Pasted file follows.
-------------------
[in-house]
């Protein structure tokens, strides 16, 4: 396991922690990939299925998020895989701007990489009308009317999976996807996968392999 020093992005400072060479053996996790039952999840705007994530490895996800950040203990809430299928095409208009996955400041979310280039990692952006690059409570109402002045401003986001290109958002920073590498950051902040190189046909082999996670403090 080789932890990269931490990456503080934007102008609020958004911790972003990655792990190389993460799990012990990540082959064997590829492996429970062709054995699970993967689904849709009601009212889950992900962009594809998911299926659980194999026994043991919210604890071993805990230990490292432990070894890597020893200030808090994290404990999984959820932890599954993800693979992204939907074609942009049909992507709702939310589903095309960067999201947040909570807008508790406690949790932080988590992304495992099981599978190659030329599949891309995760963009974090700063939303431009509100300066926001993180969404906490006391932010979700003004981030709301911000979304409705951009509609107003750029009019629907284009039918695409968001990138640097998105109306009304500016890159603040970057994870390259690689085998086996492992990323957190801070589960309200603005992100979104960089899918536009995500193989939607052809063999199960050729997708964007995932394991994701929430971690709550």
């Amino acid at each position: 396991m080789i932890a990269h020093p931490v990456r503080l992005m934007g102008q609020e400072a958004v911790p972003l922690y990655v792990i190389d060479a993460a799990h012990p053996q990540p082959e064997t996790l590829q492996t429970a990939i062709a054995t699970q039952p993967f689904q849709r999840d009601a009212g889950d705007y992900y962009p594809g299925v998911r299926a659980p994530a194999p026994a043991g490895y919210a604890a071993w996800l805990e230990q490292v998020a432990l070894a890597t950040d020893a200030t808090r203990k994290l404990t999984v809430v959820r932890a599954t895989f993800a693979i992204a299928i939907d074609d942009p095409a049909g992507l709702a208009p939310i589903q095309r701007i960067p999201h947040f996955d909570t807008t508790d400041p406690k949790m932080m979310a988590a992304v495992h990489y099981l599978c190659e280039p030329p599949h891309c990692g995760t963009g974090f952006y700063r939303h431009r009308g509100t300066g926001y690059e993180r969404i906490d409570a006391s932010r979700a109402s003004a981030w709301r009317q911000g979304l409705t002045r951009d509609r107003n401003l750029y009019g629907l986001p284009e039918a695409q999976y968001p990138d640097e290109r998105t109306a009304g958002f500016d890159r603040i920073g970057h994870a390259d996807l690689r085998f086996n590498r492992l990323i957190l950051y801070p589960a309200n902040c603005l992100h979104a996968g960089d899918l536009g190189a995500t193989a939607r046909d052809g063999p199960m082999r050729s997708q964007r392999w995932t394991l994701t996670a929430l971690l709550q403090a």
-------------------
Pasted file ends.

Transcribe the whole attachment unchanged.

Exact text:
[in-house]
């Protein structure tokens, strides 16, 4: 396991922690990939299925998020895989701007990489009308009317999976996807996968392999 020093992005400072060479053996996790039952999840705007994530490895996800950040203990809430299928095409208009996955400041979310280039990692952006690059409570109402002045401003986001290109958002920073590498950051902040190189046909082999996670403090 080789932890990269931490990456503080934007102008609020958004911790972003990655792990190389993460799990012990990540082959064997590829492996429970062709054995699970993967689904849709009601009212889950992900962009594809998911299926659980194999026994043991919210604890071993805990230990490292432990070894890597020893200030808090994290404990999984959820932890599954993800693979992204939907074609942009049909992507709702939310589903095309960067999201947040909570807008508790406690949790932080988590992304495992099981599978190659030329599949891309995760963009974090700063939303431009509100300066926001993180969404906490006391932010979700003004981030709301911000979304409705951009509609107003750029009019629907284009039918695409968001990138640097998105109306009304500016890159603040970057994870390259690689085998086996492992990323957190801070589960309200603005992100979104960089899918536009995500193989939607052809063999199960050729997708964007995932394991994701929430971690709550």
């Amino acid at each position: 396991m080789i932890a990269h020093p931490v990456r503080l992005m934007g102008q609020e400072a958004v911790p972003l922690y990655v792990i190389d060479a993460a799990h012990p053996q990540p082959e064997t996790l590829q492996t429970a990939i062709a054995t699970q039952p993967f689904q849709r999840d009601a009212g889950d705007y992900y962009p594809g299925v998911r299926a659980p994530a194999p026994a043991g490895y919210a604890a071993w996800l805990e230990q490292v998020a432990l070894a890597t950040d020893a200030t808090r203990k994290l404990t999984v809430v959820r932890a599954t895989f993800a693979i992204a299928i939907d074609d942009p095409a049909g992507l709702a208009p939310i589903q095309r701007i960067p999201h947040f996955d909570t807008t508790d400041p406690k949790m932080m979310a988590a992304v495992h990489y099981l599978c190659e280039p030329p599949h891309c990692g995760t963009g974090f952006y700063r939303h431009r009308g509100t300066g926001y690059e993180r969404i906490d409570a006391s932010r979700a109402s003004a981030w709301r009317q911000g979304l409705t002045r951009d509609r107003n401003l750029y009019g629907l986001p284009e039918a695409q999976y968001p990138d640097e290109r998105t109306a009304g958002f500016d890159r603040i920073g970057h994870a390259d996807l690689r085998f086996n590498r492992l990323i957190l950051y801070p589960a309200n902040c603005l992100h979104a996968g960089d899918l536009g190189a995500t193989a939607r046909d052809g063999p199960m082999r050729s997708q964007r392999w995932t394991l994701t996670a929430l971690l709550q403090a």